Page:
“You can build a sustainable business by applying real-life business lessons with discipline.”
One of the best ways to prevent business pitfalls are by learning from others example. These are 4 business lessons we have gathered for the last 8 years. Each business will face different challenges depends on its market, environment, and founder's type. However, almost all business struggles in four things: cashflow, producing product/services want to pay, selling their product, and balancing it all together.
Producing Product/Services People Want to Pay
The very first thing business need to do is to create a product/services people are willing to pay. This means knowing your customers well. You need to be able to build a product/service based on the market demand or what the customers need. The trick is don’t be married to your ideas, but rather be a scientist.
A scientist knows how to not getting attached to an idea and keep changing the formula according to the data. So it means you can feel excited about your ideas, but don’t be afraid to change them if customer data show them to not be as strong as first thought. Your focus is to make customers buying your product, so you should care a lot about them. You can give them a survey or talk to your customers if you must. Just remember that you have to always be objective and look at your product in terms of value-flow.
Selling Your Product/Services
Second, you need to do some serious work on selling your product/services. Most people wait for the customer to come to them. This is not sustainable. You need to come to your customers, communicate the value of your product or service to them, lead them through the buying decision, and facilitate a satisfying transaction. Those are efforts you need to give in selling your product/services, but these need to be armed with proper preparations.
Before you make any advertisement for selling the product/services, make sure you know it well enough. You can try to imagine every question the potential customers might ask, arm yourself with answers, and linking each product fact to a customer benefit. Then make an appealing offer that your customers will be attracted to. The next thing to do is to give the offer to the targeted customers and this may need research, as well as meeting with associates to get more information about the right customers.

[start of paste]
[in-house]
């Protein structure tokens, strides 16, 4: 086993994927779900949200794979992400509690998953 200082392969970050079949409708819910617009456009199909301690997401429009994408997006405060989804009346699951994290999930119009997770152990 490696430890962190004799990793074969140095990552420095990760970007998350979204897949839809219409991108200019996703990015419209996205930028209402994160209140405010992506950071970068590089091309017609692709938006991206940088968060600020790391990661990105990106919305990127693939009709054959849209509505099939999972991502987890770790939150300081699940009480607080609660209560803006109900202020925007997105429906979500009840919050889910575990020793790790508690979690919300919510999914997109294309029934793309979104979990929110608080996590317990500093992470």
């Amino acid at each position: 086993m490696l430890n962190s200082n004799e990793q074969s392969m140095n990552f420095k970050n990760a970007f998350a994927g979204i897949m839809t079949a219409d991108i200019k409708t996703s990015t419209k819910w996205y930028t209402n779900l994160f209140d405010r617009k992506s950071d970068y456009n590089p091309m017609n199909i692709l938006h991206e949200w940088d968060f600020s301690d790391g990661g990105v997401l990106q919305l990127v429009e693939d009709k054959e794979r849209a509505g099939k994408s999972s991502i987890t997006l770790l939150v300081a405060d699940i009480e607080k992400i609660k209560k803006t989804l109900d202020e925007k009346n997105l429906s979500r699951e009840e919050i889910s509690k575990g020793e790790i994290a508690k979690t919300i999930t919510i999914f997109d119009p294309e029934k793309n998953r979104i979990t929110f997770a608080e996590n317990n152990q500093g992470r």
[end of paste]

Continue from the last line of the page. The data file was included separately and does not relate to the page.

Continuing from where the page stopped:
Maintaining the two spectrums of a cashflow: money in (revenue) and money out (expenses). Then you also have to manage your debt on both sides. According to research by WePay, four in ten businesses surveyed had faced cash-flow challenges in the previous year. Most business owners said the financial and emotional impacts were severely consequential for their businesses. So it means to manage the cash flow requires discipline.
For example, you can save more by looking at your expense, which is adding up monthly expenses and multiply by six for a good savings target. If this way feels hard for you, at least start with three times operating expenses. The most important thing is to save as much as you can. You can also try to consult with an accountant to determine the appropriate amount per month. Then look at the customers; focus on collections by rewarding customers who pay on time and penalizing those who don't.
Balancing It All Together
The hardest part is to balance it all together. Business is a part of art and a part of science. You need to balance it all constantly in the face of changes. For example, managing the cash flow doesn’t mean you have to put little money into advertising. Advertising is a part that will determine how great your sales will be and the growth of your business.
So balancing it all together can mean keep spending on growth. By allocating enough money on advertising because a continued or additional focus on marketing can help close sales. It will also generate new leads to get the needed cash flowing in. This balance can also be achieved by allocating enough money in designing better product/services. After all, the four things we have mentioned above are connected to each other.
Business needs to balance these four things in order to survive. Each is a lesson we have learned for the last 8 years. These four things need to be maintained with a high level of determination and discipline. The process of building a sustainable business is a continuous one. As long as you’re constantly to try to hold the balance, doesn’t matter how long it can take.
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